Factor V Leiden and Venous Thrombosis Answers

Question 1

What was the prevalence of the FVL genotype (at least one A allele) among controls? Among cases?

Answer 1

The prevalence of FVL was 22.6% in cases and 3.6% in controls. While 3.2% of cases were homozygous for FVL, there were no homozygotes among controls. (The expected number among controls is 0.05 based on Hardy-Weinberg equilibrium,* corresponding to prevalence of 3.2×10-4 , or 1 in 3117.) Prevalence estimates for both groups are similar to those from previous studies—some of which were based on the same study population.

*p2=163/169=0.964497, p=0.9820881, q=0.0179118, 2pq=0.0351821, q2=3.2×10-4


Question 2

Do you agree that the relative risk of venous thrombosis in OC users was similar regardless of factor V genotype?

Answer 2

Odds ratios of 5.0, 3.7, and 3.8 obtained in this study are essentially the same, given wide confidence intervals. However, two additional points should be considered:

  1. Data for FVL heterozygotes and homozygotes were combined in this analysis. No odds ratio could be calculated for homozygotes because there were only five among cases and none among controls. FVL homozygotes could be at higher risk of DVT than heterozygotes
  2. Clearly, both OC use and FVL are risk factors for DVT. When deciding whether to prescribe OCs, clinicians are more concerned with absolute risk than with relative risk

Question 3

What evidence do these data provide for or against interaction between FVL and OC use in venous thrombosis?

Answer 3

In these data,

  1. Rgesymbol

    > Rg + Re – 1, because 30 > 7 + 4 – 1, but

  2. Rgesymbol

    >Rg x Re, because 30symbol

    > 7 x 4

These findings indicate that there is more than additive interaction; the effects of these factors are approximately multiplicative. From a clinical standpoint, the relevant finding shows that women with FVL who use OCs are at much higher risk for venous thrombosis than are other OC users.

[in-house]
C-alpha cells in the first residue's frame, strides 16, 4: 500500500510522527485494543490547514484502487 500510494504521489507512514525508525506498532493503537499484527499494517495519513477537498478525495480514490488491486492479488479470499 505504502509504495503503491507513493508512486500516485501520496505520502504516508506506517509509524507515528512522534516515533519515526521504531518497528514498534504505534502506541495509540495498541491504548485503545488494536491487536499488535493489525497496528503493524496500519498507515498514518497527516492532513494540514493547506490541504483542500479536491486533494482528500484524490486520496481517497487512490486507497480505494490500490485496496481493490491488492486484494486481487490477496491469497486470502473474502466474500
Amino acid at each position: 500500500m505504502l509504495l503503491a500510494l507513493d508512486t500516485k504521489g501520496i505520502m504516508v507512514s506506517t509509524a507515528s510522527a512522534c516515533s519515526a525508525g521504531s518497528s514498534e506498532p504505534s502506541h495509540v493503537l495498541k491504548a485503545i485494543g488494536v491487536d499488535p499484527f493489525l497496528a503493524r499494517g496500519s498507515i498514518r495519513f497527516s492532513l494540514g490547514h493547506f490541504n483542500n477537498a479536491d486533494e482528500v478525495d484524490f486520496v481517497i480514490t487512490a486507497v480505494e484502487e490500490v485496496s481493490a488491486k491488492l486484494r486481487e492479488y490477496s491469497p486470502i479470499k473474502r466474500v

Question 4

How does the result of this case-only analysis compare with results of the case-control analysis?

Answer 4

The case-only analysis yields OR case-only


1, suggesting that no interaction exists between FVL and OC use in venous thrombosis under a multiplicative model. Additive or other models of interaction are not excluded by this result. One way to check that genotype and environmental exposure are independent is to compute OR control-only=0.79 in this study.

The case-only design does not yield estimates of the effect of genotype or environmental exposures, or their joint effects.


Question 5

What biases could be introduced by using this approach to estimate person-years at risk for calculating incidence ?

Answer 5

Although the authors refer to this as a population-based study, only the cases can really be considered population-based. The controls were recruited among friends and acquaintances of cases (60%), or partners of other patients at the anticoagulation clinics. Friends may share the same method of birth control, which would tend to inflate the estimated person-years at risk in OC users and thus diminish the estimated absolute risk in this group. (However, the authors noted that prevalence of OC use in this study was similar to that in local population surveys.)

Current OC use was defined as use within 30 days before thrombosis (or index date in controls). Apportioning person-years at risk based on current exposure among controls assumes that OC use patterns were unchanged throughout the course of the study. Subsequent studies have shown that risk of venous thrombosis is greatest during the first year of OC use. Therefore, relevant information for assessing the effect of OC exposures should ideally include dates of initiation and duration of use.

Cases and controls were matched by age, which is critical, because the risk of venous thrombosis increases dramatically with age. However, the analysis was done in unmatched fashion.


Question 6

What is the risk difference associated with OC use in women without FVL? In women with FVL?

Answer 6

Without FVL: 3.0 – 0.8 = 2.2

With FVL: 28.5 – 5.7 = 22.8

The joint effect of the two factors is more than additive.


Question 7

How many women with FVL would have to avoid OCs to prevent one death from pulmonary embolism? How many women would have to be screened to find this many women with FVL?

Answer 7

Excess deaths associated with OC use in women with FVL: (0.57 – 0.11) / 10,000 = 0.46 death / 10,000 py

Number of women with FVL denied OCs: 10,000 py / 0.46 deaths = 21,739 py / 1 death

Number needed to screen to find 20,000 with FVL: 20,000 / 0.05 prevalence of FVL



NNS = NNT/prevalence = (1/risk difference)/prevalence = 1/4.6×10-5/0.05



NOTE: Non-use of OCs by 20,000 women for 1 year is in theory equivalent to nonuse by 10,000 women for 2 years; however, the risk for thrombosis appears to be highest in the first year.

Page last reviewed: June 15, 2009 (archived document)